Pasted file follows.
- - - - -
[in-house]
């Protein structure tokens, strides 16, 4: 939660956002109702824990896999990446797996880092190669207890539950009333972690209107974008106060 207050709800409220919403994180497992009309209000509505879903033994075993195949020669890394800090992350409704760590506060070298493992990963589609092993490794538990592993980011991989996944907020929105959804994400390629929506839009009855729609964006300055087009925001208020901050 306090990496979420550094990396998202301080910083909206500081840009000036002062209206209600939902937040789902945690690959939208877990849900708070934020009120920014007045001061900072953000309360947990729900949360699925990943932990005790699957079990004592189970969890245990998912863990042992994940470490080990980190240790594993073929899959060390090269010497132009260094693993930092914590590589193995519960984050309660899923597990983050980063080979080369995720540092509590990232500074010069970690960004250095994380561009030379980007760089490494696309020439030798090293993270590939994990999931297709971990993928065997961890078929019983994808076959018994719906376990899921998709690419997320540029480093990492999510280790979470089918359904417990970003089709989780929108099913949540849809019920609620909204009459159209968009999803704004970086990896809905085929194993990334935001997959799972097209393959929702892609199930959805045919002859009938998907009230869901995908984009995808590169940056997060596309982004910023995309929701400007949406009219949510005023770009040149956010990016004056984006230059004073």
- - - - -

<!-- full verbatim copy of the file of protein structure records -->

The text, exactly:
[in-house]
């Protein structure tokens, strides 16, 4: 939660956002109702824990896999990446797996880092190669207890539950009333972690209107974008106060 207050709800409220919403994180497992009309209000509505879903033994075993195949020669890394800090992350409704760590506060070298493992990963589609092993490794538990592993980011991989996944907020929105959804994400390629929506839009009855729609964006300055087009925001208020901050 306090990496979420550094990396998202301080910083909206500081840009000036002062209206209600939902937040789902945690690959939208877990849900708070934020009120920014007045001061900072953000309360947990729900949360699925990943932990005790699957079990004592189970969890245990998912863990042992994940470490080990980190240790594993073929899959060390090269010497132009260094693993930092914590590589193995519960984050309660899923597990983050980063080979080369995720540092509590990232500074010069970690960004250095994380561009030379980007760089490494696309020439030798090293993270590939994990999931297709971990993928065997961890078929019983994808076959018994719906376990899921998709690419997320540029480093990492999510280790979470089918359904417990970003089709989780929108099913949540849809019920609620909204009459159209968009999803704004970086990896809905085929194993990334935001997959799972097209393959929702892609199930959805045919002859009938998907009230869901995908984009995808590169940056997060596309982004910023995309929701400007949406009219949510005023770009040149956010990016004056984006230059004073």